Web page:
But considering the time of year, I thought it would be fun to share a recipe for making daydreaming in class a little sweeter.


Makes 6

You will need:

  • 6 pencils (Dahl’s favorite were Dixon Ticonderoga #2’s)
  • Play-Doh or other modeling clay (for standing pencils up)
  • candy thermometer (optional)
  • buttered 8X10 rimmed baking sheet lined with wax paper
  • buttered knife
  • 1/2 pound sugar cubes
  • 1/2 cup plus 2 TBSP water
  • large pinch cream of tartar
  • few drops flavoring and food coloring
  1. Put sugar and water in saucepan over low heat and stir until sugar has dissolved.
  2. Raise the heat. When syrup is almost boiling, add cream of tartar and a warmed candy thermometer.
  3. Boil without stirring to 250 degrees F, or until a little bit of the syrup dropped into cold water forms a hard ball (a ball that will hold its shape but still be pliable).
  4. Remove from heat, add flavoring and coloring. Do not over-stir and be careful, mixture is very hot.
  5. Pour mixture into rimmed, lined baking sheet. Edges will cool more quickly then the center, so as the mixture cools, turn the edges inward with a buttered knife, but do not stir.
  6. Working quickly, lay 2/3rds of a pencil (not the pointed end) on top of the mixture. Using the buttered knife, lift up the candy and gently wrap it around the pencil. You can create all sorts of shapes before it hardens. When the candy is almost set, stand the pencil point side down into the clay. Try not to touch the candy now, as you’ll leave fingerprints.
  7. Repeat step 6 with other pencils.

Note: Do not double the recipe to make more. Make additional batches instead.

That’s it! Now suck away in class, but don’t tell your teacher who gave you the recipe! I don’t want to get in trouble!

While ROALD DAHL’S REVOLTING RECIPES seems to be out of print, it has been resurrected several times. I suspect it will be released again. But if you just can’t wait to devour SNOZZCUMBERS or LICKABLE WALLPAPER, I suggest checking for a local indie seller.

Bon appetite!

STORYTELLER: The Authorized Biography of Roald Dahl by Donald Sturrock cannot be missed, yet for two years I missed it. What is wrong with me? (Eh-hem, this is a rhetorical question, thankyouverymuch.)

Roald Dahl remains one of the most iconic children’s authors of all time, yet he began his career writing macabre short stories based upon his experience in the Royal Air Force during World War II. Just how did he evolve into the fantastical children’s author we all love?

Sheila St. Lawrence, Dahl’s literary agent at the Watkins Agency, is to thank. She realized “the ease in which Dahl could enter a child’s mind,” clearly apparent in his short story “The Wish”. In the tale, a young boy dares to walk across a carpet by stepping only on its yellow portions. Should his foot slip onto another color, he thought he would “disappear into a black void or be killed by venomous snakes.” This story was the only adult Dahl piece to feature a child protagonist to date, and it could not escape St. Lawrence’s attention.

After a disastrous two-year foray into playwriting, St. Lawrence implored Dahl to turn his literary aspirations elsewhere. Yet he ignored her kidlit suggestion, wrote stories that got turned down by The New Yorker, and instead got placed in the far less desirable (but still paying) Playboy.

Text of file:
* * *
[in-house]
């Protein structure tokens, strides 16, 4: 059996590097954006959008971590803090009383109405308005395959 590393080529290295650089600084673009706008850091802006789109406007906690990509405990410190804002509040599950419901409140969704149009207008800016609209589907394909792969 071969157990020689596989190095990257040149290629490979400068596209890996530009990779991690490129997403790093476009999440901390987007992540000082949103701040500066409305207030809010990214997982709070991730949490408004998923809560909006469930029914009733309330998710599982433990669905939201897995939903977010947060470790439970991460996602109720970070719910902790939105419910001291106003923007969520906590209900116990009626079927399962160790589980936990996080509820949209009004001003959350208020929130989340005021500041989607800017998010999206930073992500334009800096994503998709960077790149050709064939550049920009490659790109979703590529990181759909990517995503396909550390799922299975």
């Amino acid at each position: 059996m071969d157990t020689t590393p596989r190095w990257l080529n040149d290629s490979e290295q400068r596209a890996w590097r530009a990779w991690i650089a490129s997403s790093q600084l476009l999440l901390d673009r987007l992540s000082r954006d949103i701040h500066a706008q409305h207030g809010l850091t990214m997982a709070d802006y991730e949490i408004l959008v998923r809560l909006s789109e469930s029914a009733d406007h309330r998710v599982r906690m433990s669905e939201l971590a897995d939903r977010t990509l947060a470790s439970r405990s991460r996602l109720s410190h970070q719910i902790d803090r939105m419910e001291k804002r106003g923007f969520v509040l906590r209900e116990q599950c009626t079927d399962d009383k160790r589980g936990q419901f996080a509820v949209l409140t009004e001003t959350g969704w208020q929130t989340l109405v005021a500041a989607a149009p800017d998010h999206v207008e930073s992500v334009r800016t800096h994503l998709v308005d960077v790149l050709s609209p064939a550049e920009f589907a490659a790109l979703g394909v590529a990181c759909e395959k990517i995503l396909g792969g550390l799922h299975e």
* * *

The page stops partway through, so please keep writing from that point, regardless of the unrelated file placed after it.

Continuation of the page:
Dahl’s publisher Alfred Knopf expressed interest in a children’s book, but then dropped a collection of adult stories called “Kiss Kiss” from Knopf’s 1959 list. Dahl spouted some choice words in response, threatening that Knopf would never squeeze a children’s book out of him.

Dahl once again became focused on writing for actors, as he wished to develop vehicles for his wife at the time, screen star Patricia Neal. After all, if Neal was working steadily, her income afforded him more time to write what he wanted to write. There were shows for Hitchcock and a drama series for TV based upon classic ghost stories, produced by Alfred Knopf’s half brother. But when the pilot episode encountered a controversy, the series got permanently shelved and Dahl was forced to return to the idea that evolved into JAMES AND THE GIANT PEACH.

I will say “and the rest is history” here, although STORYTELLER is only halfway through Dahl’s life story at this point. So like Sheila St. Lawrence, I implore you to turn your literary aspirations toward it.

But before I go, it would be a shame not to share with you Dahl’s advice to children’s writers, as told to Helen Edwards in an interview for Bedtime Stories exactly 42 years ago:

What makes a good children’s writer? The writer must have a genuine and powerful wish not only to entertain children, but to teach them the habit of reading…[He or she] must be a jokey sort of fellow…[and] must like simple tricks and jokes and riddles and other childish things. He must be unconventional and inventive. He must have a really first-class plot. He must know what enthralls children and what bores them. They love being spooked. They love ghosts. They love the finding of treasure. The love chocolates and toys and money. They love magic. They love being made to giggle. They love seeing the villain meet a grisly death. They love a hero and they love the hero to be a winner. But they hate descriptive passages and flowery prose. They hate long descriptions of any sort. Many of them are sensitive to good writing and can spot a clumsy sentence. They like stories that contain a threat. “D’you know what I feel like?” said the big crocodile to the smaller one. “I feel like having a nice plump juicy child for my lunch.” They love that sort of thing. What else do they love? New inventions. Unorthodox methods. Eccentricity. Secret information. The list is long. But above all, when you write a story for them, bear in mind that they do not possess the same power of concentration as an adult, and they become very easily bored or diverted. Your story, therefore, must tantalize and titillate them on every page and all the time that you are writing you must be saying to yourself, “Is this too slow? Is it too dull? Will they stop reading?” To those questions, you must answer yes more often than you answer no. [If not] you must cross it out and start again.

For me, these are words to write by. Funny that he should utter them within days of my birth! (Wait a second, did I just reveal my age?! Eh-hem, this is a rhetorical question, thankyouverymuch.)

UPDATE: Whoopsie. I looked at the wrong footnote. The quote above is from a letter Dahl wrote to “The Writer” Magazine in October, 1975: “A Note on Writing Books for Children”.